To help improve patients getting lung cancer screening, health care providers can work toward having an office policy on how to conduct lung cancer screening discussions that include a team-based approach to assess eligibility and risk and to set up referrals to screening. They can also refresh the education of all patient-facing staff to counter misconceptions about the benefits of screening and talk through concerns about potential harms, such as incidental findings.”
Some of the highest lung cancer screening rates are achieved in settings where the provider can refer the patient to a clinic where everything is managed under one roof: risk assessment, shared decision-making, smoking-cessation support, screening referral, and follow-up tracking.
Patient preferences also influence their decision to follow through on screening. For instance, one report showed that people with a higher risk or with a longer life expectancy (10 years or more) are more likely to get screened and are less dissuaded by descriptions of the potential downsides.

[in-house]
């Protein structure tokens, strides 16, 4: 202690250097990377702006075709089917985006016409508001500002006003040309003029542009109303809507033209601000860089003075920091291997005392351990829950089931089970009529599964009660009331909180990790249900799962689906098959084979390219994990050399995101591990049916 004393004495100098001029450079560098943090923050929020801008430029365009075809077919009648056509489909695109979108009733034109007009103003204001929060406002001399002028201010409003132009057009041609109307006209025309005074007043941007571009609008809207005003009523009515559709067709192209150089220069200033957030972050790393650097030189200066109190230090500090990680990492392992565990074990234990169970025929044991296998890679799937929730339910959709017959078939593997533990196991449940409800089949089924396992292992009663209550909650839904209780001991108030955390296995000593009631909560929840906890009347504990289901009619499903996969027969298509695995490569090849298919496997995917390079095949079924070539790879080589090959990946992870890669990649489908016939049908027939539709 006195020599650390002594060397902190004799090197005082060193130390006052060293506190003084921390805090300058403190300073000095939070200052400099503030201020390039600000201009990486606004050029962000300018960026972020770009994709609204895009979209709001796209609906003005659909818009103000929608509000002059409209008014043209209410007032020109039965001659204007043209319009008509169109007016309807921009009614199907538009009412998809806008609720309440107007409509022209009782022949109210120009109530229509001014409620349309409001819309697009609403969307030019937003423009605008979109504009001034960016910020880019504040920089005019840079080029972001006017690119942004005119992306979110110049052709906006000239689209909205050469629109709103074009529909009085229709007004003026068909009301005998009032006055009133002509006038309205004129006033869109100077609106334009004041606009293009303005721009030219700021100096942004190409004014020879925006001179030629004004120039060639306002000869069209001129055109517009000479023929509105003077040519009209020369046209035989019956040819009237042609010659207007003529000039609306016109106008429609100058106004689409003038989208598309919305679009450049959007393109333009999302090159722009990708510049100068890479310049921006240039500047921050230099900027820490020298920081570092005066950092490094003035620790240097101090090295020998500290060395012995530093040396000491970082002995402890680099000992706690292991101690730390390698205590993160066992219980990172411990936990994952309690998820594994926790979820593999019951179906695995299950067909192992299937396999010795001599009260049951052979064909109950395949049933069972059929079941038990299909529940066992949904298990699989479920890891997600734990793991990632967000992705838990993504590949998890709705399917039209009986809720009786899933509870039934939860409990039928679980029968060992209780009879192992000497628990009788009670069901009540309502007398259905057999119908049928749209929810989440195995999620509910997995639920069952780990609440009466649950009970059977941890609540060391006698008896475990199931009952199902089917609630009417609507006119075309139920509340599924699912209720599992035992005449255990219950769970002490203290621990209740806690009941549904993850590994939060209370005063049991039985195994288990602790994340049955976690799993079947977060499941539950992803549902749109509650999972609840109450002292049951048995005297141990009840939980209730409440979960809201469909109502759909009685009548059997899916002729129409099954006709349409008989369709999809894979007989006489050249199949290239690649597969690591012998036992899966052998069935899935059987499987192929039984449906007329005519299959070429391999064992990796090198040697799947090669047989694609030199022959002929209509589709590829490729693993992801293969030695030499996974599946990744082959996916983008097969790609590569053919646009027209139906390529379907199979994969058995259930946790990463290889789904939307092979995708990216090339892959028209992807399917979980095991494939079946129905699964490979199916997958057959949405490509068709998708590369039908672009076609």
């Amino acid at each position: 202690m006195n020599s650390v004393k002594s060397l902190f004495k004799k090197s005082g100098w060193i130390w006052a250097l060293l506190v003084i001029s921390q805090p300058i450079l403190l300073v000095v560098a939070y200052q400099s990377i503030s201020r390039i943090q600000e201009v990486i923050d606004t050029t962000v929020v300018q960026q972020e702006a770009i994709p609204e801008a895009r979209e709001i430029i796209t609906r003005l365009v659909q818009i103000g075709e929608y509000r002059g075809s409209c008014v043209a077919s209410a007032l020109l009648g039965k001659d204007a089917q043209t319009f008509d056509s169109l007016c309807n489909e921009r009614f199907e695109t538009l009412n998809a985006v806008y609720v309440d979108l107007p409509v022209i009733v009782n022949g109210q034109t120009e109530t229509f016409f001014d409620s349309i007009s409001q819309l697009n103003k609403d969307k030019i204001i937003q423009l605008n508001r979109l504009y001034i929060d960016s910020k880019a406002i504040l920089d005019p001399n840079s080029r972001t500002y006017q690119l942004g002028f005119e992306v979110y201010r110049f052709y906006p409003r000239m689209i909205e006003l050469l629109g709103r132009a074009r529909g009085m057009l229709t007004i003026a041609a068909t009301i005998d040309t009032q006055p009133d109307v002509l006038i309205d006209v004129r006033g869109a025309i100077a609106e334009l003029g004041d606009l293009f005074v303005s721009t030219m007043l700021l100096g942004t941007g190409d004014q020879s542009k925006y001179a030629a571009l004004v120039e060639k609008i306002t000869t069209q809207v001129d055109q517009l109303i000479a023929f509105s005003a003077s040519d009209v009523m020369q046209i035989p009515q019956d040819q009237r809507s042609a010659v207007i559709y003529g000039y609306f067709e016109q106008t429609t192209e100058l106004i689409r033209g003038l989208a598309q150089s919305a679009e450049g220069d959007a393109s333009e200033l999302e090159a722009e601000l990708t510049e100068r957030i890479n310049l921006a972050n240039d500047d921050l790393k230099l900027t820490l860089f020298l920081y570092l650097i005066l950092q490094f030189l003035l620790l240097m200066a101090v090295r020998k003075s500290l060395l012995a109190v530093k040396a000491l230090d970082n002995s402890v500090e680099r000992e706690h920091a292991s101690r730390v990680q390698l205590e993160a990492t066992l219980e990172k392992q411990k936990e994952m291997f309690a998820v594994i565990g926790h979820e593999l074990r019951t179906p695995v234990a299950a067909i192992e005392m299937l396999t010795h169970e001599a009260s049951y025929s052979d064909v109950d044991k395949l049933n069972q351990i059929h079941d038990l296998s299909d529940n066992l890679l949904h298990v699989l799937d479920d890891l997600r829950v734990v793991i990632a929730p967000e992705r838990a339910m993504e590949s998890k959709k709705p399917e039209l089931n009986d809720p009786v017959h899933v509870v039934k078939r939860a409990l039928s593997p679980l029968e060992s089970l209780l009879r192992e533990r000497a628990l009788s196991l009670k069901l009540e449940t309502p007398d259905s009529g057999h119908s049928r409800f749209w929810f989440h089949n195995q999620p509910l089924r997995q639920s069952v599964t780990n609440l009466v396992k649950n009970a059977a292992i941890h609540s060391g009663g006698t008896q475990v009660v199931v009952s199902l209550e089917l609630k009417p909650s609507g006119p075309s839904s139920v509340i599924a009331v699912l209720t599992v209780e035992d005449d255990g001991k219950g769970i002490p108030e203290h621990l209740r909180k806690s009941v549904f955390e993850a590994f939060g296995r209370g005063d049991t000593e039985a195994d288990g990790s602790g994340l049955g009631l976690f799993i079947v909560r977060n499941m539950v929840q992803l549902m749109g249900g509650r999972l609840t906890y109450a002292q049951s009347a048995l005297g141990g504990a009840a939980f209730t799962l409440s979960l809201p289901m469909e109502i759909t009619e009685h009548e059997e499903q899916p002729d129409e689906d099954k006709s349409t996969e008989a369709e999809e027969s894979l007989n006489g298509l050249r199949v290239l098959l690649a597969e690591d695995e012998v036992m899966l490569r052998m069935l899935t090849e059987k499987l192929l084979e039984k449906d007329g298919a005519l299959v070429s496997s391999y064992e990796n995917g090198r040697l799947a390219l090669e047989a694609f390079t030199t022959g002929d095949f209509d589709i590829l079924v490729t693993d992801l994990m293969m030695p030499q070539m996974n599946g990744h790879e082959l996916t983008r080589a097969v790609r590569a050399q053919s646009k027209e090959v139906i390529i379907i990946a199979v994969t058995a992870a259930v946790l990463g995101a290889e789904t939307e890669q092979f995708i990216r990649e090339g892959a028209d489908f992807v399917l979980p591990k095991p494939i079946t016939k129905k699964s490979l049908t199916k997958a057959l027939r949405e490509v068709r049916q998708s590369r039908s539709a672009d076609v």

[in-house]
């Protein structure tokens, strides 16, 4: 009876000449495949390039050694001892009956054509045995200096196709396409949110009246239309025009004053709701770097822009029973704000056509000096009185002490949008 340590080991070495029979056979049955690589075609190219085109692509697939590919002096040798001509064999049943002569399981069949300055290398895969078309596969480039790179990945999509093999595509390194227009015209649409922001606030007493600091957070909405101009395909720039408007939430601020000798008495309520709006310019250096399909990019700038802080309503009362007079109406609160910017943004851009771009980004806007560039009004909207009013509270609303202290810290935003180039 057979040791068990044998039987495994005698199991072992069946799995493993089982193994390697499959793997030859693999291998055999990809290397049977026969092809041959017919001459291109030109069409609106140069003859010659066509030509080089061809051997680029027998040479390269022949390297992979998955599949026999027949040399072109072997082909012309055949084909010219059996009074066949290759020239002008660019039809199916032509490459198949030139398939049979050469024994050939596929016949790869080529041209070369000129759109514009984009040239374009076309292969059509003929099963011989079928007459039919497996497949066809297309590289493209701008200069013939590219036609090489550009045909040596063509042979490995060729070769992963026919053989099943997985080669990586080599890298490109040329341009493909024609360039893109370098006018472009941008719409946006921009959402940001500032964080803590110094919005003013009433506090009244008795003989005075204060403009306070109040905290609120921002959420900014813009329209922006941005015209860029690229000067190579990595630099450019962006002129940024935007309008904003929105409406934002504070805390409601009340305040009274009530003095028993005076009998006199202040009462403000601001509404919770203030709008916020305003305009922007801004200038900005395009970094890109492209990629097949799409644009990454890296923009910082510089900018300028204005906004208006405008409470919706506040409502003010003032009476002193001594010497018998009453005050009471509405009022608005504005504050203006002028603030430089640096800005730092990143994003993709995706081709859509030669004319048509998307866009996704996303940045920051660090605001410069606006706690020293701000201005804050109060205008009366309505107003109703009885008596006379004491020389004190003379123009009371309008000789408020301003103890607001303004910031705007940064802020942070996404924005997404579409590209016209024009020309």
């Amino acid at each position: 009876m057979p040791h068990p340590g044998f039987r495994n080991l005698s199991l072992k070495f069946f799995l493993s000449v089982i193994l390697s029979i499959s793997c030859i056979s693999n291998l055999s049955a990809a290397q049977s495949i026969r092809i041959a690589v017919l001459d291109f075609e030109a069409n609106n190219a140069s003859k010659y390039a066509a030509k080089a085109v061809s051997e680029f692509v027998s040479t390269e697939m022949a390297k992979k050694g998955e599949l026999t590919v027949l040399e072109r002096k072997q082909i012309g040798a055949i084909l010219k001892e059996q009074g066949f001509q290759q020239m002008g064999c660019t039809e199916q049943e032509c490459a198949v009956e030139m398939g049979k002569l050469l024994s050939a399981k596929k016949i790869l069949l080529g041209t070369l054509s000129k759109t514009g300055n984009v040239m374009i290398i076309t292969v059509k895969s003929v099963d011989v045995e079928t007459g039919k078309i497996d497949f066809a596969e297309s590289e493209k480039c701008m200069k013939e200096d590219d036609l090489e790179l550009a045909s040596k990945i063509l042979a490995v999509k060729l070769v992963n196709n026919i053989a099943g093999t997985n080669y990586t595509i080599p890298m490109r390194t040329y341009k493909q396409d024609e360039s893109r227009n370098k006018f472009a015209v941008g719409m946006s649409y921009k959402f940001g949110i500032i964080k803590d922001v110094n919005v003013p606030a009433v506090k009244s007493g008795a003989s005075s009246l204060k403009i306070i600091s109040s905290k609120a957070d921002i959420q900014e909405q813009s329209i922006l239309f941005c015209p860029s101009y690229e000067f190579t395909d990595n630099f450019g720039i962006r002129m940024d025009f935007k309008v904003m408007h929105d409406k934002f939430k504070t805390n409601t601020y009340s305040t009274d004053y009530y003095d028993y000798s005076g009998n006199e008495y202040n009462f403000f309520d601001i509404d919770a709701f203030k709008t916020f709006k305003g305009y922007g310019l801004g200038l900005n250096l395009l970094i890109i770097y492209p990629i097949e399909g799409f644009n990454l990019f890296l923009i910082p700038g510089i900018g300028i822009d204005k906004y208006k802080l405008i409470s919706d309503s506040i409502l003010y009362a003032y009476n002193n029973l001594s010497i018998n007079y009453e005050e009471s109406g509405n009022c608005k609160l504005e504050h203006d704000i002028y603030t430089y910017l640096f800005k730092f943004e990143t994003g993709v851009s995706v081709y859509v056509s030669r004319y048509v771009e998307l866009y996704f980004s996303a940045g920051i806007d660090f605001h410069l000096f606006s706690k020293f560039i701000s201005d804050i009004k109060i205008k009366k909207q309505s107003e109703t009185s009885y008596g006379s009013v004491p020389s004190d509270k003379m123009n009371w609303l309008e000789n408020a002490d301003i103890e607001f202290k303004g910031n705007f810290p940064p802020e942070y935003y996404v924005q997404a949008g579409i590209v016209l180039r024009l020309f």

The guideline authors urge accelerated implementation of screening and smoking cessation programs, and that these programs embed themselves in communities that include populations affected by lung cancer disparities, such as racial minority groups and rural residents.
“The good news is that decades of successful efforts focused on decreasing the number of people who start smoking and supporting people who smoke to quit has led to declines in the incidence of lung cancer and death from it,” Smith says.
But the burden of the disease will remain very high for years to come, as tens of millions of people with a history of smoking reach the ages when lung cancer risk rises.
We can help prevent many people from dying of lung cancer if, as a health care community, we embrace the urgent challenge to improve our ability to identify the population at risk and apply our knowledge to achieve high rates of participation in yearly lung cancer screening"
This update aligns with recently updated recommendations for annual lung cancer screening from the US Preventive Services Task Force (USPSTF), the American Academy of Family Physicians (AAFP), the National Comprehensive Cancer Network, and the American College of Chest Physicians.